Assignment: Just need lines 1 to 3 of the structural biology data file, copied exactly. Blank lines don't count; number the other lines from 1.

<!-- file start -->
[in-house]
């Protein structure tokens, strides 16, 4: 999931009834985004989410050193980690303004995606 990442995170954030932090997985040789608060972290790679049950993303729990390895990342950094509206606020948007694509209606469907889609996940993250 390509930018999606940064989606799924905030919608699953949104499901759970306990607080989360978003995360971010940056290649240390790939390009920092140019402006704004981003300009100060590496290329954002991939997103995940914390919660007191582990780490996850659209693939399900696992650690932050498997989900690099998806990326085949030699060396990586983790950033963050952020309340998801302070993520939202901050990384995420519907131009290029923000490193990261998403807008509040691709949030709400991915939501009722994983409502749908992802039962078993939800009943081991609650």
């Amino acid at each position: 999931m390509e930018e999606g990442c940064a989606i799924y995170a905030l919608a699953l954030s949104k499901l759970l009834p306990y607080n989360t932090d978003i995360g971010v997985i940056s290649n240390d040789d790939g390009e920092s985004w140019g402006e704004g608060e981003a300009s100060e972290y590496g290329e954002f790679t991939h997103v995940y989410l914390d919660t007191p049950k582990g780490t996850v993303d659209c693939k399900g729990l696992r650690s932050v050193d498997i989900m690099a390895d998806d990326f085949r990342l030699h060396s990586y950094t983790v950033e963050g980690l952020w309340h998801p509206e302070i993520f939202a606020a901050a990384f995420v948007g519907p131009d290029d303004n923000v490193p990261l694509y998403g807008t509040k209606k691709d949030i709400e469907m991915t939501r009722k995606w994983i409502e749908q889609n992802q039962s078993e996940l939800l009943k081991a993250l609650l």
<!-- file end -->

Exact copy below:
[in-house]
């Protein structure tokens, strides 16, 4: 999931009834985004989410050193980690303004995606 990442995170954030932090997985040789608060972290790679049950993303729990390895990342950094509206606020948007694509209606469907889609996940993250 390509930018999606940064989606799924905030919608699953949104499901759970306990607080989360978003995360971010940056290649240390790939390009920092140019402006704004981003300009100060590496290329954002991939997103995940914390919660007191582990780490996850659209693939399900696992650690932050498997989900690099998806990326085949030699060396990586983790950033963050952020309340998801302070993520939202901050990384995420519907131009290029923000490193990261998403807008509040691709949030709400991915939501009722994983409502749908992802039962078993939800009943081991609650």
């Amino acid at each position: 999931m390509e930018e999606g990442c940064a989606i799924y995170a905030l919608a699953l954030s949104k499901l759970l009834p306990y607080n989360t932090d978003i995360g971010v997985i940056s290649n240390d040789d790939g390009e920092s985004w140019g402006e704004g608060e981003a300009s100060e972290y590496g290329e954002f790679t991939h997103v995940y989410l914390d919660t007191p049950k582990g780490t996850v993303d659209c693939k399900g729990l696992r650690s932050v050193d498997i989900m690099a390895d998806d990326f085949r990342l030699h060396s990586y950094t983790v950033e963050g980690l952020w309340h998801p509206e302070i993520f939202a606020a901050a990384f995420v948007g519907p131009d290029d303004n923000v490193p990261l694509y998403g807008t509040k209606k691709d949030i709400e469907m991915t939501r009722k995606w994983i409502e749908q889609n992802q039962s078993e996940l939800l009943k081991a993250l609650l």